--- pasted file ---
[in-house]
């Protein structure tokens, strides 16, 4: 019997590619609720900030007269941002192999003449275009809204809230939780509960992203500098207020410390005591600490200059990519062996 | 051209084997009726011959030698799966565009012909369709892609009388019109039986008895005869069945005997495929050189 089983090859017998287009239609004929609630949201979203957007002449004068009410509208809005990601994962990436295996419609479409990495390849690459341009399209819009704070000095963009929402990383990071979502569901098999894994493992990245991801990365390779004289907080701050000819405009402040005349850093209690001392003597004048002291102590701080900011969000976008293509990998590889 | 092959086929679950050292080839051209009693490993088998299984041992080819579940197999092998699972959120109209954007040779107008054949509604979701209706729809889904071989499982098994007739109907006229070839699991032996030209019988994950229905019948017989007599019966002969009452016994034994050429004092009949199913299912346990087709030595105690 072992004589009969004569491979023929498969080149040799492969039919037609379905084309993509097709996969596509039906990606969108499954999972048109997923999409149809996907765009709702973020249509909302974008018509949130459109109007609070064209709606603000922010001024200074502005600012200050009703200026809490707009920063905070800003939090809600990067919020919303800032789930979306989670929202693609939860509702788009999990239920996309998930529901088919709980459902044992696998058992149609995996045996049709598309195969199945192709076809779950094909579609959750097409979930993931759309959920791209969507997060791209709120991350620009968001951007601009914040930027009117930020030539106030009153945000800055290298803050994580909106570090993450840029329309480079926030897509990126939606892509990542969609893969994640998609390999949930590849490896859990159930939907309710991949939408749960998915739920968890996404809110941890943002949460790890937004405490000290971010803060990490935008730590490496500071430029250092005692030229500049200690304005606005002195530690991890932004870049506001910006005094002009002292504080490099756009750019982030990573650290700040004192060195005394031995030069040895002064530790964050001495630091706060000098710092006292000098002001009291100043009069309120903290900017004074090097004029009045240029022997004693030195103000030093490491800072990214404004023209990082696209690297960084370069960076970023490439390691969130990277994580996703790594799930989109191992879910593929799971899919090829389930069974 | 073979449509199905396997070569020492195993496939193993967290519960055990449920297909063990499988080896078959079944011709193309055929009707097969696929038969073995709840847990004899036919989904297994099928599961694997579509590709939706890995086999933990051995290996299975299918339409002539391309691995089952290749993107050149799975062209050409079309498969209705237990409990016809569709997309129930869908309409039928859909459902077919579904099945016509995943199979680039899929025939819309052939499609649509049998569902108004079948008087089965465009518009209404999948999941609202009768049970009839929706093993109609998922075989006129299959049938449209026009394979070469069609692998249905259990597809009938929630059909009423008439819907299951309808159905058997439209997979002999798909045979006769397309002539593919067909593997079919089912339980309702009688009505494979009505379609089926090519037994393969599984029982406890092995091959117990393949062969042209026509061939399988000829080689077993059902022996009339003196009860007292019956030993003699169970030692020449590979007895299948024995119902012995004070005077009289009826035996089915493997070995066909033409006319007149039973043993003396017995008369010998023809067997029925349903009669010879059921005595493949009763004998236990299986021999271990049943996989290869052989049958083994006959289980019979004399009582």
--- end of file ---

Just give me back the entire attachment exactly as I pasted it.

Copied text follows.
[in-house]
């Protein structure tokens, strides 16, 4: 019997590619609720900030007269941002192999003449275009809204809230939780509960992203500098207020410390005591600490200059990519062996 | 051209084997009726011959030698799966565009012909369709892609009388019109039986008895005869069945005997495929050189 089983090859017998287009239609004929609630949201979203957007002449004068009410509208809005990601994962990436295996419609479409990495390849690459341009399209819009704070000095963009929402990383990071979502569901098999894994493992990245991801990365390779004289907080701050000819405009402040005349850093209690001392003597004048002291102590701080900011969000976008293509990998590889 | 092959086929679950050292080839051209009693490993088998299984041992080819579940197999092998699972959120109209954007040779107008054949509604979701209706729809889904071989499982098994007739109907006229070839699991032996030209019988994950229905019948017989007599019966002969009452016994034994050429004092009949199913299912346990087709030595105690 072992004589009969004569491979023929498969080149040799492969039919037609379905084309993509097709996969596509039906990606969108499954999972048109997923999409149809996907765009709702973020249509909302974008018509949130459109109007609070064209709606603000922010001024200074502005600012200050009703200026809490707009920063905070800003939090809600990067919020919303800032789930979306989670929202693609939860509702788009999990239920996309998930529901088919709980459902044992696998058992149609995996045996049709598309195969199945192709076809779950094909579609959750097409979930993931759309959920791209969507997060791209709120991350620009968001951007601009914040930027009117930020030539106030009153945000800055290298803050994580909106570090993450840029329309480079926030897509990126939606892509990542969609893969994640998609390999949930590849490896859990159930939907309710991949939408749960998915739920968890996404809110941890943002949460790890937004405490000290971010803060990490935008730590490496500071430029250092005692030229500049200690304005606005002195530690991890932004870049506001910006005094002009002292504080490099756009750019982030990573650290700040004192060195005394031995030069040895002064530790964050001495630091706060000098710092006292000098002001009291100043009069309120903290900017004074090097004029009045240029022997004693030195103000030093490491800072990214404004023209990082696209690297960084370069960076970023490439390691969130990277994580996703790594799930989109191992879910593929799971899919090829389930069974 | 073979449509199905396997070569020492195993496939193993967290519960055990449920297909063990499988080896078959079944011709193309055929009707097969696929038969073995709840847990004899036919989904297994099928599961694997579509590709939706890995086999933990051995290996299975299918339409002539391309691995089952290749993107050149799975062209050409079309498969209705237990409990016809569709997309129930869908309409039928859909459902077919579904099945016509995943199979680039899929025939819309052939499609649509049998569902108004079948008087089965465009518009209404999948999941609202009768049970009839929706093993109609998922075989006129299959049938449209026009394979070469069609692998249905259990597809009938929630059909009423008439819907299951309808159905058997439209997979002999798909045979006769397309002539593919067909593997079919089912339980309702009688009505494979009505379609089926090519037994393969599984029982406890092995091959117990393949062969042209026509061939399988000829080689077993059902022996009339003196009860007292019956030993003699169970030692020449590979007895299948024995119902012995004070005077009289009826035996089915493997070995066909033409006319007149039973043993003396017995008369010998023809067997029925349903009669010879059921005595493949009763004998236990299986021999271990049943996989290869052989049958083994006959289980019979004399009582």